Chapter

Freedom, Origination, and Irony

in The Philosophy of Improvisation

Published by University of Chicago Press

Published in print May 2009 | ISBN: 9780226662787
Published online March 2013 | e-ISBN: 9780226662800 | DOI: http://dx.doi.org/10.7208/chicago/9780226662800.003.0003
Freedom, Origination, and Irony

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This chapter attempts to make a strong case for free-improvisation by claiming that it is exemplary in its enactment of the beginning of art, thus bringing into view the tragedy secreted beneath the immaculate surfaces of “finished” works. Improvisation is a form of health, an exercise in healthy living. The art of improvisation is the art of making something happen and liberation from the absence of the work. The notion of freedom operative in free-improvisation at the level of aesthetic discourse appears to be hamstrung by both the negativity that runs through it, and the apparent inability to think freedom outside of the work where it is assumed, respected, and protected by myriad forms of “hyperawareness.” The pursuit of negative freedom is most likely to produce improvisations that are “hyperaware.” It is ideally believed that free-improvisation begins in freedom and ends with freedom before it, but it is itself unfree.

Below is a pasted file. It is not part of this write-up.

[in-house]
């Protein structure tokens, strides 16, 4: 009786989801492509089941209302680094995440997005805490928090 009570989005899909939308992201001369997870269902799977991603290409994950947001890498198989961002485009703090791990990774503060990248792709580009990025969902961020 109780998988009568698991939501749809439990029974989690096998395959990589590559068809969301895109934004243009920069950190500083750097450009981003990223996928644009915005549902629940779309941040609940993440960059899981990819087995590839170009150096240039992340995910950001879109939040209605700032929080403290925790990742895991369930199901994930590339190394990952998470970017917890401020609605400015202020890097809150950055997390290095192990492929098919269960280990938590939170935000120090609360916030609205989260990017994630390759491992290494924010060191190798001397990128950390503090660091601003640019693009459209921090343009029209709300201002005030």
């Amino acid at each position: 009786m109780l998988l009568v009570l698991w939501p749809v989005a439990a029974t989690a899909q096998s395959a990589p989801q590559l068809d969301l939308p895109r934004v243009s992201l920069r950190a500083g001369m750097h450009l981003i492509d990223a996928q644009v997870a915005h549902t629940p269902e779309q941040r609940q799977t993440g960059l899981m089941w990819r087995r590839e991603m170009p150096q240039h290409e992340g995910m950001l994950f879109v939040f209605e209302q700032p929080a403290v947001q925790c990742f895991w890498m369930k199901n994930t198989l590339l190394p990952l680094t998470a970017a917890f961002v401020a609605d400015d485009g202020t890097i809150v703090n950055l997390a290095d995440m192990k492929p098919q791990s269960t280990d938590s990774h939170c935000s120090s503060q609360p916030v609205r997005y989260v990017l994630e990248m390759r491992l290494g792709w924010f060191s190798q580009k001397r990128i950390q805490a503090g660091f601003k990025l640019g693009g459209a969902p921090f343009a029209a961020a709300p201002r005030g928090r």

Keywords: free-improvisation; art; aesthetic discourse; negativity; finished works; freedom; hyperawareness

Chapter.  22239 words. 

Subjects: Aesthetics and Philosophy of Art

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